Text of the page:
Marine officials are signing up Mississippi oyster fishermen for an emergency work program intended to move some of the state’s oysters out of harm’s way. MPB’s Evelina Burnett reports, the state made the move after the opening of the Bonnet Carre spillway earlier this week.
The spillway’s opening will send fresh water into the Mississippi Sound. When that happened in 2011, it caused such damage to Mississippi oysters, the state was able to receive federal disaster assistance. It’s now using that money for this emergency work program.
“The spillway will bring freshwater into the western [Mississippi Sound and keep those oysters in freshwater for some extended time, and those oysters will die. So we want to try catch those oysters and move them to an area where they can continue to live and be harvested in a future season," says Jamie Miller, executive director of the Mississippi Department of Marine Resources.
More than 100 fishermen attended the DMR’s first meeting about the emergency oyster recovery program Wednesday morning. Those who were eligible could begin the process of signing up to participate.
“Where we could take those who would be eligible and willing to work as a contractor to MDMR through that process and then into the state accounting and contract system," he says.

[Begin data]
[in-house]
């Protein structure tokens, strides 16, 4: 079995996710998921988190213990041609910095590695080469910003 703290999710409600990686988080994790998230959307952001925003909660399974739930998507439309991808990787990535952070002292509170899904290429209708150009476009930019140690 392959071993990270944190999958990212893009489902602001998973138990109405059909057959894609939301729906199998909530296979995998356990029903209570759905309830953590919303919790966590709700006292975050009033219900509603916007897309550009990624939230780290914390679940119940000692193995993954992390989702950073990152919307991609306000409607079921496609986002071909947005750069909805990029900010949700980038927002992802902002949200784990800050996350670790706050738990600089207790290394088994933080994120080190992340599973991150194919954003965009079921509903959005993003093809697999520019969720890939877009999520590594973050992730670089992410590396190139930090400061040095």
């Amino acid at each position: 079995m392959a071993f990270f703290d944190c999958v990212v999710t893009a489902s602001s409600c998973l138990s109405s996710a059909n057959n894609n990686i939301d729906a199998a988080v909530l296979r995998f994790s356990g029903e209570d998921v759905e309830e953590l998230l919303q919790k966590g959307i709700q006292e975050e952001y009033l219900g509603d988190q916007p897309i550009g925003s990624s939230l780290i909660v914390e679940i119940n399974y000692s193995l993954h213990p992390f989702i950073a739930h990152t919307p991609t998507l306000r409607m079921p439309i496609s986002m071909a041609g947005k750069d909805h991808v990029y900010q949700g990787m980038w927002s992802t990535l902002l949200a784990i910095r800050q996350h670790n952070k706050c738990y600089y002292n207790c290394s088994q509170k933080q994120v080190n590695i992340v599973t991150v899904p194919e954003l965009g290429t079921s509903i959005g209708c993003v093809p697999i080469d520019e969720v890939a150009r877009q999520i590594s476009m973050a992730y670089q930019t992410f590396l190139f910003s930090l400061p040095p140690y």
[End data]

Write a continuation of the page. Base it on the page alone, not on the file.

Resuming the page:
Because the state is trying to move these oysters quickly, before the freshwater gets here, Miller told the fishermen they were still working on some key issues, including whether the boats would need commercial liability insurance and how much the state would pay.
Third-generation fisherman Jimmy Rowell of Pass Christian says the answers to those questions could make all the difference.
“I think there’s a lot of confusion here so far," he says. "There’s none of us that are going to be able to afford that insurance. That’s ridiculous to begin with. If it gets down to having to pay $3,000 a man to insure that boat, that’s $9,000 right there – that’s more than the money you’re going to make.”
The DMR’s early estimate is that there are 10,000 to 15,000 sacks of oysters to be moved.